After bitter elections, Brazil seeks unity in World Cup glory – Digital Journal


World Cup fever is heating up in Rio de Janeiro’s largest favela, Rocinha, and across Brazil – Copyright AFP ANDY BUCHANAN


A sea of ​​streamers and mini Brazilian flags flutters over Freedom Alley, one of the countless narrow streets that crisscross Rio de Janeiro’s largest favela, Rocinha, which is dressed in World Cup splendor every four years.

But residents banned a graffiti portrait of superstar Neymar, a supporter of outgoing President Jair Bolsonaro, and scaled back the usual green and yellow, after the national colors became associated with the far-right in a divisive election whose wounds many Brazilians await. that the power of football will now help to heal.

“The flag is ours. We are cheering on our country. It has nothing to do with politics,” says Marcela Fadini Moreira, the 41-year-old teacher who organized the Freedom Alley entrance for Rocinha’s quadrennial World Cup street decoration contest.

Still, the bitter elections last month, in which Bolsonaro narrowly lost to veteran leftist Luiz Inacio Lula da Silva, had an impact on the look of its street decorations for Qatar-2022, where Pelé’s country, Ronaldo and Ronaldinho looking for a record. sixth extendable title.

“People didn’t want us to paint Neymar, because he supported Bolsonaro” in the elections, Moreira says.

So she and her fellow volunteer decorators made a graffiti mural of local hero Pedro, striker for the national team and local club Flamengo.

They also added blue and white streamers to the usual green and yellow, toning down the colors adopted by Bolsonaro, who urged his supporters to wear the Brazilian national team jersey to vote in October’s elections.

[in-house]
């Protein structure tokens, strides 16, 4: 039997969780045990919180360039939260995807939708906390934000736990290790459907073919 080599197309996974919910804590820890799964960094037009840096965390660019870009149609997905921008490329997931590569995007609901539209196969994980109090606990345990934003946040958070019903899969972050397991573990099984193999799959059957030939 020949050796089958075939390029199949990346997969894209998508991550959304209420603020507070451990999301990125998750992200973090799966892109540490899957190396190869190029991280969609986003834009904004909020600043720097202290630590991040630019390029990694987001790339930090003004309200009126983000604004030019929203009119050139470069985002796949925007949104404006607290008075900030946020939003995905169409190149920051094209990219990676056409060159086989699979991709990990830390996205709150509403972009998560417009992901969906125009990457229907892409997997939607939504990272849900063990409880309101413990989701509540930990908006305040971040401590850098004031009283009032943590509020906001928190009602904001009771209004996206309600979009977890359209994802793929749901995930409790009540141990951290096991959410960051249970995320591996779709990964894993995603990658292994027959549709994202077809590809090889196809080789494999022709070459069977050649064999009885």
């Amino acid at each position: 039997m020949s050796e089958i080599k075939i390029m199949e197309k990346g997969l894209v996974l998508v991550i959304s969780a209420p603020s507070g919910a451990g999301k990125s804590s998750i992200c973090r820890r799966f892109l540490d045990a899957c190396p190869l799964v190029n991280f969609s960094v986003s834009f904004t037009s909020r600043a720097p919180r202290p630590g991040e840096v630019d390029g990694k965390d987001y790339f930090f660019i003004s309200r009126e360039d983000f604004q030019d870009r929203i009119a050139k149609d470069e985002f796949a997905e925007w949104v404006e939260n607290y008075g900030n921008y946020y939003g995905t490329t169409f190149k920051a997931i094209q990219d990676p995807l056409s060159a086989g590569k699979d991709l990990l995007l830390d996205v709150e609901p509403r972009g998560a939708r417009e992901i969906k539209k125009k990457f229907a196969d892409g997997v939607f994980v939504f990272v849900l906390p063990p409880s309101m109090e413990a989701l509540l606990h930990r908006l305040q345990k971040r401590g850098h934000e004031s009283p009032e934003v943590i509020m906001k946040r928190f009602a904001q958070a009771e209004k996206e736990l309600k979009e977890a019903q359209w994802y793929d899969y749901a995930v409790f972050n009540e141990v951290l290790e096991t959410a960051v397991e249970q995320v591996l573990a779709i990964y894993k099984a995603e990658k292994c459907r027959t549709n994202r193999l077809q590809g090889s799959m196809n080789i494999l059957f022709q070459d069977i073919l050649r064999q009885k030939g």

– Looking to smile again –

Further up the hillside covered by the sprawling slum, other murals depict the players of the national team and the 2022 World Cup mascot, La’eeb.

A group of youngsters juggle a soccer ball in a circle, displaying the dexterity that has made Brazil famous for the “beautiful game.”

But enthusiasm for the World Cup has faded somewhat this year, says community leader Eliezer Oliveira, after the carnage of the coronavirus pandemic, an economic crisis and polarizing elections.

“Not many people were enthusiastic about decorating the streets this year,” says Oliveira, 57.

He hopes that will change if Brazil dazzles in Qatar.

“After all the problems we are going through… seeing Brazil crowned champion would put a smile on our faces again,” he says, proudly wearing the “Selecao” shirt.

– Less politics, more football –

Brazilians are increasingly catching World Cup fever as the five-time champions prepare to kick off their campaign on Thursday against Serbia.

The usual explosion of national team-themed flags, banners, balls and other decorations has arrived, albeit a little late, in bars, restaurants, shops and streets across the country.

In the São Paulo neighborhood of Vila Medeiros, Jadson Paixao decided to keep alive the tradition of decorating his street with his childhood friends.

“It’s great if people can enjoy the World Cup and forget about the elections,” says the 35-year-old Uber driver.

“Politics is politics. Soccer is soccer.”

Meanwhile, there is a movement to bring back the colors of the flag as a national symbol, instead of the extreme right.

Lula, who will be sworn in as president on January 1, launched a campaign to do just that, saying: “Green and yellow are the colors of anyone who loves and supports the country.”

The Brazilian Football Confederation (CBF) also weighed in, with an ad aimed at depoliticizing the national team jersey and “reconnecting” with fans.

“The World Cup is a moment of unity”, said the president of the CBF, Ednaldo Rodrigues.

“Football cannot live without the fans. Our goal is to connect people of all ages, places, colors, races, ideologies and religions with football.”

The success of that could depend on how well things go on the field.

“If Brazil wins, I think everyone will want to wear the national team shirt again,” Fabio Vassalo Grande, a 47-year-old businessman from São Paulo, told AFP in Qatar.

“For Brazilians, soccer is happiness.”


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